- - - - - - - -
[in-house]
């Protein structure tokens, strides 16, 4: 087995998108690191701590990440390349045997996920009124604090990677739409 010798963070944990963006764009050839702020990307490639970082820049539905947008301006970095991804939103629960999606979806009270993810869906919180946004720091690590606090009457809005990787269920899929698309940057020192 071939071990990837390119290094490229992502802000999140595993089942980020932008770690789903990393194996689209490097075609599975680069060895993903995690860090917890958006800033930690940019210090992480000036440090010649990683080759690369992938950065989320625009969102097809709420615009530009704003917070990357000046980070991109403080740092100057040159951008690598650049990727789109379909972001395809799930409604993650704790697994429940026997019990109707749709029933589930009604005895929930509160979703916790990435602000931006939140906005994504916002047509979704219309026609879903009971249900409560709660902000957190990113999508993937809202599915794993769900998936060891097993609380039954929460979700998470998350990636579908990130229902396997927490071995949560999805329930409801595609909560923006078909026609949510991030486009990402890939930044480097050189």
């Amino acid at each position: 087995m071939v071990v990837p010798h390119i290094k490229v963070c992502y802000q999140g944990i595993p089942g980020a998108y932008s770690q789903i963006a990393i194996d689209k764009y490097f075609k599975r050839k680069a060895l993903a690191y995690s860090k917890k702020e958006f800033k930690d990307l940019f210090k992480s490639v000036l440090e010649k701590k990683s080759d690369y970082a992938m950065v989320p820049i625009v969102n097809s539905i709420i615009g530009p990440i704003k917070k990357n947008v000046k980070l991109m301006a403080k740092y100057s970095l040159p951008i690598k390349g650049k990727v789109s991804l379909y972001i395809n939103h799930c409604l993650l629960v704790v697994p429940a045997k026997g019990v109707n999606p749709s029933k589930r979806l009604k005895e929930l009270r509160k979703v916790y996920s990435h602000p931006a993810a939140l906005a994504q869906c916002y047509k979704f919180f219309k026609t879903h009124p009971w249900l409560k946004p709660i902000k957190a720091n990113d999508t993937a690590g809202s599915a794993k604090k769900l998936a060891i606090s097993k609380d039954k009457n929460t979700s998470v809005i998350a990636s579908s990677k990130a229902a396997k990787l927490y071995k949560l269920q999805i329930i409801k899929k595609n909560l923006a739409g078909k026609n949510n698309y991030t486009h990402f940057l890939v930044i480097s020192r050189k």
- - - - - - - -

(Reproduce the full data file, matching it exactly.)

[in-house]
């Protein structure tokens, strides 16, 4: 087995998108690191701590990440390349045997996920009124604090990677739409 010798963070944990963006764009050839702020990307490639970082820049539905947008301006970095991804939103629960999606979806009270993810869906919180946004720091690590606090009457809005990787269920899929698309940057020192 071939071990990837390119290094490229992502802000999140595993089942980020932008770690789903990393194996689209490097075609599975680069060895993903995690860090917890958006800033930690940019210090992480000036440090010649990683080759690369992938950065989320625009969102097809709420615009530009704003917070990357000046980070991109403080740092100057040159951008690598650049990727789109379909972001395809799930409604993650704790697994429940026997019990109707749709029933589930009604005895929930509160979703916790990435602000931006939140906005994504916002047509979704219309026609879903009971249900409560709660902000957190990113999508993937809202599915794993769900998936060891097993609380039954929460979700998470998350990636579908990130229902396997927490071995949560999805329930409801595609909560923006078909026609949510991030486009990402890939930044480097050189």
């Amino acid at each position: 087995m071939v071990v990837p010798h390119i290094k490229v963070c992502y802000q999140g944990i595993p089942g980020a998108y932008s770690q789903i963006a990393i194996d689209k764009y490097f075609k599975r050839k680069a060895l993903a690191y995690s860090k917890k702020e958006f800033k930690d990307l940019f210090k992480s490639v000036l440090e010649k701590k990683s080759d690369y970082a992938m950065v989320p820049i625009v969102n097809s539905i709420i615009g530009p990440i704003k917070k990357n947008v000046k980070l991109m301006a403080k740092y100057s970095l040159p951008i690598k390349g650049k990727v789109s991804l379909y972001i395809n939103h799930c409604l993650l629960v704790v697994p429940a045997k026997g019990v109707n999606p749709s029933k589930r979806l009604k005895e929930l009270r509160k979703v916790y996920s990435h602000p931006a993810a939140l906005a994504q869906c916002y047509k979704f919180f219309k026609t879903h009124p009971w249900l409560k946004p709660i902000k957190a720091n990113d999508t993937a690590g809202s599915a794993k604090k769900l998936a060891i606090s097993k609380d039954k009457n929460t979700s998470v809005i998350a990636s579908s990677k990130a229902a396997k990787l927490y071995k949560l269920q999805i329930i409801k899929k595609n909560l923006a739409g078909k026609n949510n698309y991030t486009h990402f940057l890939v930044i480097s020192r050189k």